Thursday, February 4, 2016

To File or Not to File a Claim?

When should I file a claim and when should I not?  It is a common question we get in our agency and every time it is asks we always say, "it depends on each situation".  Let's first tackle this question with how claims can affect your insurance. 

It varies by insurance company but most companies look at a 6 year window for home insurance claims and a 3 to 5 year window for auto insurance claims.   What this means is that if you file a home claim it can have an affect on your premium for up to 6 years and if you file a claim on your auto insurance it can affect your premium for 3 to 5 years.  If you have more than one claim in this window of time it can really have an impact on your premium and may even cause some insurance companies to look at canceling your coverage.  With this in mind, it is best to consult with your insurance agent to see what prior claims you have on your record before deciding whether or not to file a claim.  If you already have a  claim inside one of those windows of time then it may be worth contemplating whether to file a claim or not.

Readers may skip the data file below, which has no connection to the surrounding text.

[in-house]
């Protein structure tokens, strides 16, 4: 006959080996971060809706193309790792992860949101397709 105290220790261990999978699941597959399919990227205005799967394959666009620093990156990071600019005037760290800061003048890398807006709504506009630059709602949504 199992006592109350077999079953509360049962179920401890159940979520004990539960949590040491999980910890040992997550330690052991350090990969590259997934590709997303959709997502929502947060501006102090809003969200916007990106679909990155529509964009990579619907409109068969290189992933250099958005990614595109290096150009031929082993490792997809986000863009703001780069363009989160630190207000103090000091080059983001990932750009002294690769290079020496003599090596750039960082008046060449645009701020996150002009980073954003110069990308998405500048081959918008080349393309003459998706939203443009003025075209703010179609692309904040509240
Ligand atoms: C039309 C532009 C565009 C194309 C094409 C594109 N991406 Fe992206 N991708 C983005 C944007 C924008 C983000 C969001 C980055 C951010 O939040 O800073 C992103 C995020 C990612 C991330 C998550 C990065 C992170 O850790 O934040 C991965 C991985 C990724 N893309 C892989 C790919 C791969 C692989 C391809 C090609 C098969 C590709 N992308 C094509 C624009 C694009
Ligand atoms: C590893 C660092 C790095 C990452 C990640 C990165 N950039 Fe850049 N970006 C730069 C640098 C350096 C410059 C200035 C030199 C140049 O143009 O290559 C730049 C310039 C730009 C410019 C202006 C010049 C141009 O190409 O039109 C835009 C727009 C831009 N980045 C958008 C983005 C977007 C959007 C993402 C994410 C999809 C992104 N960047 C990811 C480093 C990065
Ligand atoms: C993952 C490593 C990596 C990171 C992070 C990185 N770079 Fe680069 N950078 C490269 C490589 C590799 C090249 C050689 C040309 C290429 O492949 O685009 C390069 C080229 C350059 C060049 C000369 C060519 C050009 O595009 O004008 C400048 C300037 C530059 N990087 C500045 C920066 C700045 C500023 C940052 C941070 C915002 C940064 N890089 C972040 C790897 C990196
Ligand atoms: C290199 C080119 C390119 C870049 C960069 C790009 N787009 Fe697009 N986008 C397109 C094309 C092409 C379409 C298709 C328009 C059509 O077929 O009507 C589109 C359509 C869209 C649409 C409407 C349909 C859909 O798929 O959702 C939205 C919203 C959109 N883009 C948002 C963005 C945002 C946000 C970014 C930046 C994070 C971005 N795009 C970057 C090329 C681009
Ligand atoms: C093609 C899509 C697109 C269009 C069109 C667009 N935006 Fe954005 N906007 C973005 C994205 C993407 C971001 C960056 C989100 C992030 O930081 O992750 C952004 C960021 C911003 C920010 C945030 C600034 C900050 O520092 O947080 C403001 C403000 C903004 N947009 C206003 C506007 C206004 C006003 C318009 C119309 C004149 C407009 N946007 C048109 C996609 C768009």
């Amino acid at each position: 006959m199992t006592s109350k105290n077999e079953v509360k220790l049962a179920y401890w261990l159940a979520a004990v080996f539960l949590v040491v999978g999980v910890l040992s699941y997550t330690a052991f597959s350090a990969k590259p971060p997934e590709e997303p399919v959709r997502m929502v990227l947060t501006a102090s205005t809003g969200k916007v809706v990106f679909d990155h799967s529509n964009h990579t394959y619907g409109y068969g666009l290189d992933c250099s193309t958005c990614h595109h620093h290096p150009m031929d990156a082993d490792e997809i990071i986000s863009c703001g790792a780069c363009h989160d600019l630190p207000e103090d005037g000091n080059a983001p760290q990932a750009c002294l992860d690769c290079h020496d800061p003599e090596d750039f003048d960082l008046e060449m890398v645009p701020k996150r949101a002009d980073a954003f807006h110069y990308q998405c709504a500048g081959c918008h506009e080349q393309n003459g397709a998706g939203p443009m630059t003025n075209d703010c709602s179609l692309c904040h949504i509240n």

Let me break for one second to mention that liability claims are a must file.  These would be auto accidents that involve a third party bodily injury or a homeowner claim that involves injury to another person.  These need to be handled by the insurance company and their legal firms.  Also, if you have a large claim such as a totaled vehicle or large size house damage, these too are claims you would want to file without hesitation.  The claims that we are talking about that may or may not be worth filing are things such as backing your car into a light post, backing into an unoccupied car or driving off the road and causing damage to the front bumper when you hit a ditch.  On the homeowner side, it would be small claims such as ice dams that cause a $1000 or $2000 worth of damage or a roof claim that the repair is only a $1000 or so.  These are the types of claims it is worth contemplating prior to filing.  When you factor in deductibles and the affect on your premium for a few years, those smaller claims may be best to pay out of pocket.